Limusaurus inextricabilis


My previous repost was made to give the background on a recent discovery of Jurassic ceratosaur, Limusaurus inextricabilis, and what it tells us about digit evolution. Here’s Limusaurus—beautiful little beastie, isn’t it?

(Click for larger image)

Photograph (a) and line drawing (b) of IVPP V 15923. Arrows in a point to a nearly complete and fully articulated basal crocodyliform skeleton preserved next to IVPP V 15923 (scale bar, 5 cm). c, Histological section from the fibular shaft of Limusaurus inextricabilis (IVPP V 15924) under polarized light. Arrows denote growth lines used to age the specimen; HC refers to round haversian canals and EB to layers of endosteal bone. The specimen is inferred to represent a five-year-old individual and to be at a young adult ontogenetic stage, based on a combination of histological features including narrower outermost zones, dense haversian bone, extensive and multiple endosteal bone depositional events and absence of an external fundamental system. d, Close up of the gastroliths (scale bar, 2 cm). Abbreviations: cav, caudal vertebrae; cv, cervical vertebrae; dr, dorsal ribs; ga, gastroliths; lf, left femur; lfl, left forelimb; li, left ilium; lis, left ischium; lp, left pes; lpu, left pubis; lsc, left scapulocoracoid; lt, left tibiotarsus; md, mandible; rfl, right forelimb; ri, right ilium; rp, right pes; sk, skull.

What’s especially interesting about it is that it catches an evolutionary hypothesis in the act, and is another genuine transitional fossil. The hypothesis is about how fingers were modified over time to produce the patterns we see in dinosaurs and birds.

Birds have greatly reduced digits, but when we examine them embryologically, we can see precisely what has happened: they’ve lost the outermost digits, the thumb (I) and pinky (V), and retain the forefinger, middle finger, and ring finger (II-IV), which have been reduced and fused together. This is called Bilateral Digit Reduction, BDR, because they’ve lost digits from the medial and lateral sides, leaving the middle set intact.

Dinosaurs, when examined anatomically, seem to have a different pattern: they have a thumb (I), forefinger (II) and middle finger (III), and have lost the lateral two digits, the ring and pinky finger (IV-V). This arrangement has been advanced as evidence that birds did not evolve from dinosaurs, since they have different bones in their hands, and getting from one pattern to the other is complicated and difficult and very unlikely.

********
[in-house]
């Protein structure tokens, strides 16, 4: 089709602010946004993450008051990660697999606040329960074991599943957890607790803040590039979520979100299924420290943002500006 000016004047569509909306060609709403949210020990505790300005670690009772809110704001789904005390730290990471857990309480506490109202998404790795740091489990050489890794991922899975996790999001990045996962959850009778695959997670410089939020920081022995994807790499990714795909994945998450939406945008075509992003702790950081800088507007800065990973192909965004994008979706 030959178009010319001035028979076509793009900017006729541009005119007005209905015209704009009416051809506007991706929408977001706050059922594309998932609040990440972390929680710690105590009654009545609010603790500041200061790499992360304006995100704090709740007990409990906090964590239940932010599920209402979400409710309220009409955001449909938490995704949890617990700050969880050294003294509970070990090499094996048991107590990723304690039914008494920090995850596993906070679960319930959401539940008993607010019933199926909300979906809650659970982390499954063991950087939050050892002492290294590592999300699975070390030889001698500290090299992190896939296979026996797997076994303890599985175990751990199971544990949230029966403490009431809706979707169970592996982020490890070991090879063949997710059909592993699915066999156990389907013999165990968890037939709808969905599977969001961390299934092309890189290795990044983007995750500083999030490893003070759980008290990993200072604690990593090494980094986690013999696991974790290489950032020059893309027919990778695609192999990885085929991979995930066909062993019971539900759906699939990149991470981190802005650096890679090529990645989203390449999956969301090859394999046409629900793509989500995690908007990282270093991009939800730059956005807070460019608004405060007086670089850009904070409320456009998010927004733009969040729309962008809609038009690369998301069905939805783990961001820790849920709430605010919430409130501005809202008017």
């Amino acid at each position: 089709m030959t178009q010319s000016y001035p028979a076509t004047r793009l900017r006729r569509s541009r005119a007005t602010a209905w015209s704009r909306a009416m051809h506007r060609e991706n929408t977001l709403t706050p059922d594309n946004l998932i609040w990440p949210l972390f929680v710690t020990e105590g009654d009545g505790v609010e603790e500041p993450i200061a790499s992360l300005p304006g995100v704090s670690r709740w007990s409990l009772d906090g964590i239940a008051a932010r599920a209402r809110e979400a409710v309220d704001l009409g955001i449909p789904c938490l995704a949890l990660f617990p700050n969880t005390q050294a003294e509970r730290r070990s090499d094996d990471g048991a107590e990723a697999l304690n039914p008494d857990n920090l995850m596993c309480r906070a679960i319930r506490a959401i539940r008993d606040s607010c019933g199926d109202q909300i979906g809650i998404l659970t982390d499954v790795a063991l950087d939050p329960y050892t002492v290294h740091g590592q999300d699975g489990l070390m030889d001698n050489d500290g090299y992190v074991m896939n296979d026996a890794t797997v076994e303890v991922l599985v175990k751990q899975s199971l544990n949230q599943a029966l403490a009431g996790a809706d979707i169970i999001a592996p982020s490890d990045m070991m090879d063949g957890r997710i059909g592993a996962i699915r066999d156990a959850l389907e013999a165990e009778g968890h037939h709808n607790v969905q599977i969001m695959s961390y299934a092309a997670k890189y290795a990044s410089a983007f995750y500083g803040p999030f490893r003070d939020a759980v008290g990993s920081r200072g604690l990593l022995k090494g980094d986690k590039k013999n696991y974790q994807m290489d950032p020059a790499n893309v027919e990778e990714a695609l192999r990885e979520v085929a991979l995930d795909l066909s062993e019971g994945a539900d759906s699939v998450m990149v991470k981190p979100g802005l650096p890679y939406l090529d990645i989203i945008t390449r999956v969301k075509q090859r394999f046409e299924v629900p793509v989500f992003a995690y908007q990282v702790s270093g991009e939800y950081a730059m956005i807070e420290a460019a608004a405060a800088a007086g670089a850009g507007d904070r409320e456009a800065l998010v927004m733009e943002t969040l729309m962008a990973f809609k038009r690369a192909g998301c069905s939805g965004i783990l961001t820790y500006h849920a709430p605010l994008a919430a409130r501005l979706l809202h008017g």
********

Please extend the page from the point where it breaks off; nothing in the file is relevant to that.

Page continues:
The alternative hypothesis is that there is no conflict, and that dinosaurs actually underwent BDR and their digits are II-III-IV…but that what has also happened is a frame shift in digit identities. So dinosaurs actually have three digits, which are the index, middle, and ring finger, but they’ve undergone a subtle shift in morphology so that their forefinger develops as a thumb, and so forth.

Now we could resolve all this easily if only the physicists would get to work and build that time machine so we could go back to the Mesozoic and study dinosaur embryology, but they’re too busy playing with strings and quanta and dark matter to do the important experiments, so we’ve got to settle for another plan: find intermediate forms in the fossil record. That’s where Limusaurus steps in.

Limusaurus has a thumb, a tiny vestigial nubbin, and has lost its pinky completely. This is a (I)-II-III-IV pattern, and is evidence of bilateral digit reduction in a basal ceratosaur. In addition, the forefinger has become very robust, and while still distinctly a digit II, has been caught in the early stages of a transformation into a saurian first digit. It’s evidence in support of the dinosaurian II-III-IV hypothesis and the frameshift in digit identity! It’s almost as good as having a time machine.

Want to learn more? Carl Zimmer has a summary of the digit changes, while one of the authors of the paper, David Hone, also discusses the digits (the story is a little more complicated than I’ve laid out), and also has more on the rest of the animal—it’s a herbivorous ceratosaur, which is interesting in itself.

Xu X, Clark JM, Mo J, Choiniere J, Forster CA, Erickson GM, Hone DWE, Sullivan C, Eberth DA, Nesbitt S, Zhao Q, Hernandez R, Jia C-k, Han F-l, Guo Y (2009) A Jurassic ceratosaur from China helps clarify avian digit homologies. Nature 459(18):940-944.